Over the last few weeks I have been going through my veggie and herb seeds, some of which are 2-3 years old and I was surprised to have found that rather go out and buy new seeds every year, most of these leftover seeds can be planted again.

The key is storing your seeds in a cool dark place where the temperature in consistent, usually between 45-50 degrees.  If they're seeds from the store, keep them in the original packaging and stash them away until you use them again.  For me, that is in the drawer in the garage.  In fact, every fall I gather seeds from the that summer's crops and flowers, save them in envelopes or prescription bottles, label them and stash them in a drawer.

So far my petunias, verbena, corn, tomatoes, cucumbers, squash, pumpkins and various herbs are coming up nicely and it did not cost me more than the price of a good soiless seed starter mix I picked up at Agway and starting them under florescent lights.  In fact my cucumber seeds from 3 years ago came up in 5 days are are almost ready to put out in the garden.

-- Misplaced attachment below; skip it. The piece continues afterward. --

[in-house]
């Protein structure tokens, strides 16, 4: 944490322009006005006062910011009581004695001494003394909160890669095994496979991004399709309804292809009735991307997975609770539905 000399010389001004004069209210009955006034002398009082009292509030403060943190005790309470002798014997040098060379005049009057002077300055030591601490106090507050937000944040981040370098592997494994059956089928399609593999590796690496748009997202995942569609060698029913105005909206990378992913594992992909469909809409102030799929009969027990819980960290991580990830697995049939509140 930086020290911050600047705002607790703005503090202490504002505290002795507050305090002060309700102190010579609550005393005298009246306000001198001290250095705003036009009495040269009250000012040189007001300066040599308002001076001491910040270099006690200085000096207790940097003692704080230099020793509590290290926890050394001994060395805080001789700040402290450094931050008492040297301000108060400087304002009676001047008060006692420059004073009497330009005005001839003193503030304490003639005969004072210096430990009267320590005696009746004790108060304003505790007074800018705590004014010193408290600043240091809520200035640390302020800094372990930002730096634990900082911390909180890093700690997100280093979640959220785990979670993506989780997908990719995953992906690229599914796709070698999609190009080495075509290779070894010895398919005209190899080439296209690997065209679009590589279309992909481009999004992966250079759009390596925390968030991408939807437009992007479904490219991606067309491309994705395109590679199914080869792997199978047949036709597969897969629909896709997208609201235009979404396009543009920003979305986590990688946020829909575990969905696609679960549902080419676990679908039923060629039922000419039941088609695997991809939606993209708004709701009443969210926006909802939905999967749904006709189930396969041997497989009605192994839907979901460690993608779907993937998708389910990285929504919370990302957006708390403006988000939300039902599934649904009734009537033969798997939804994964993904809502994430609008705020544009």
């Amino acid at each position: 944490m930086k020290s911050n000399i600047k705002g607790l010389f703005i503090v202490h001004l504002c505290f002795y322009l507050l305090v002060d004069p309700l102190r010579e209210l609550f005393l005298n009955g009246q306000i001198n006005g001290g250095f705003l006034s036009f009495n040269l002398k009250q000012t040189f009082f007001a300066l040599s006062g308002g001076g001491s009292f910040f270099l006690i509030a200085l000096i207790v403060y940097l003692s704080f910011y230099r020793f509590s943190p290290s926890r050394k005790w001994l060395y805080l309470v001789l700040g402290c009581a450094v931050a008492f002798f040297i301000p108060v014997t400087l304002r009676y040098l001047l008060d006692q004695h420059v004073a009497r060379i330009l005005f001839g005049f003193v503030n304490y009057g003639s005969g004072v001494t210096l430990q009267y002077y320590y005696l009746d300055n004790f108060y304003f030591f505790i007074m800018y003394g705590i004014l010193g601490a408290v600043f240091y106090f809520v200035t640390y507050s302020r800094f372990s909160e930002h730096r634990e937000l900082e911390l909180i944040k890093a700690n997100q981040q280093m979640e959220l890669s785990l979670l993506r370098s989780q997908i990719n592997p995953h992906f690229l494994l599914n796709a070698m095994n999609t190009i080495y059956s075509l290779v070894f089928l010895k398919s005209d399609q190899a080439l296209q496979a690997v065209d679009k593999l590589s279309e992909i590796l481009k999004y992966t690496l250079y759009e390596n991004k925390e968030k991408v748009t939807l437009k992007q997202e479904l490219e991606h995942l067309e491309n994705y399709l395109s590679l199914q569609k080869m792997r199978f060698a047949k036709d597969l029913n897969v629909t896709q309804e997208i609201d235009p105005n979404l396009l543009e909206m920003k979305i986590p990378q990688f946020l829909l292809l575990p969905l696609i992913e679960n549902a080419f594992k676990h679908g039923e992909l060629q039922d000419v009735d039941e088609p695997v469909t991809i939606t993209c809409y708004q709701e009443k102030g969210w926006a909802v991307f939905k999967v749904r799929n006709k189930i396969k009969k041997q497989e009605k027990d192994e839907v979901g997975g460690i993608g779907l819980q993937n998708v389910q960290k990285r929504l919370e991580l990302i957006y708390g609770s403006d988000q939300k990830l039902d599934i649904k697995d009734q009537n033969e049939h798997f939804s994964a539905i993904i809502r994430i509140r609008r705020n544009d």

So if you have seed packets from 2-3 years ago, check this list from High Mowing Seeds:

Artichokes 5 years
Arugula 3 years
Beans 3 years
Beets 4 years
Broccoli 3 years
Brussels Sprouts 4 years
Cabbage 4 years
Carrots 3 years
Cauliflower 4 years
Celery/Celeriac 5 years
Chard 4 years
Collards 5 years
Corn 2 years
Cress 5 years
Cucumbers 5 years
Eggplant 4 years
Endive/Escarole 5 years
Fennel 4 years
Kale 4 years
Kohlrabi 4 years
Leeks 1 year
Lettuce 5 years
Melons 5 years
Mustard 4 years
Okra 2 years
Onions 1 year
Peas 3 years
Peppers 2 years
Pumpkins 4 years
Radish 5 years
Rutabagas 4 years
Spinach 2-3 years
Summer Squash 4 years
Tomatoes 4 years
Turnips 5 years
Watermelon 4 years
Winter Squash 4 years